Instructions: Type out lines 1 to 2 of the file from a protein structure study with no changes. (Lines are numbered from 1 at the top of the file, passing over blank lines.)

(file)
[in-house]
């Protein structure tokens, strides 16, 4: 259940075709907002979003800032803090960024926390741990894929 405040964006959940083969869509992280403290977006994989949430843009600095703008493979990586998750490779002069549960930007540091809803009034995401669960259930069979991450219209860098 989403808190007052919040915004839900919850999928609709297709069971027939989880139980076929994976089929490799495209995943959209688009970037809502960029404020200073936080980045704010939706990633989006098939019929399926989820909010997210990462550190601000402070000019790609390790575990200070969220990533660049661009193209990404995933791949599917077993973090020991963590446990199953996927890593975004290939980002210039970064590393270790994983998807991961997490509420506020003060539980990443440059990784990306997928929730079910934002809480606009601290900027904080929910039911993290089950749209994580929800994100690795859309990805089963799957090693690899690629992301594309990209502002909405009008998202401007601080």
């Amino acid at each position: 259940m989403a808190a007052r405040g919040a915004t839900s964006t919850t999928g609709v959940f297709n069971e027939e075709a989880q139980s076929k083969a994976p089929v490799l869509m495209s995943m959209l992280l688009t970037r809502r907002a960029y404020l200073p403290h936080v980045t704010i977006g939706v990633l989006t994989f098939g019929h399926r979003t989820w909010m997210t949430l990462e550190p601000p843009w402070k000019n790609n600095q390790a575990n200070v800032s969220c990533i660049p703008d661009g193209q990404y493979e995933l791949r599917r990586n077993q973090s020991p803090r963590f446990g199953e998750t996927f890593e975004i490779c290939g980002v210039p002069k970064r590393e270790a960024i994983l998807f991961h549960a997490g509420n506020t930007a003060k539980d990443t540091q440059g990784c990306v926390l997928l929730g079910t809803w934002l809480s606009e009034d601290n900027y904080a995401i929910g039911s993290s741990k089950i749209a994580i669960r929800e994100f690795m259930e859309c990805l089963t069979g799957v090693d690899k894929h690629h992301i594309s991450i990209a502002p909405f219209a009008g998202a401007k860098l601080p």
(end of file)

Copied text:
[in-house]
């Protein structure tokens, strides 16, 4: 259940075709907002979003800032803090960024926390741990894929 405040964006959940083969869509992280403290977006994989949430843009600095703008493979990586998750490779002069549960930007540091809803009034995401669960259930069979991450219209860098 989403808190007052919040915004839900919850999928609709297709069971027939989880139980076929994976089929490799495209995943959209688009970037809502960029404020200073936080980045704010939706990633989006098939019929399926989820909010997210990462550190601000402070000019790609390790575990200070969220990533660049661009193209990404995933791949599917077993973090020991963590446990199953996927890593975004290939980002210039970064590393270790994983998807991961997490509420506020003060539980990443440059990784990306997928929730079910934002809480606009601290900027904080929910039911993290089950749209994580929800994100690795859309990805089963799957090693690899690629992301594309990209502002909405009008998202401007601080």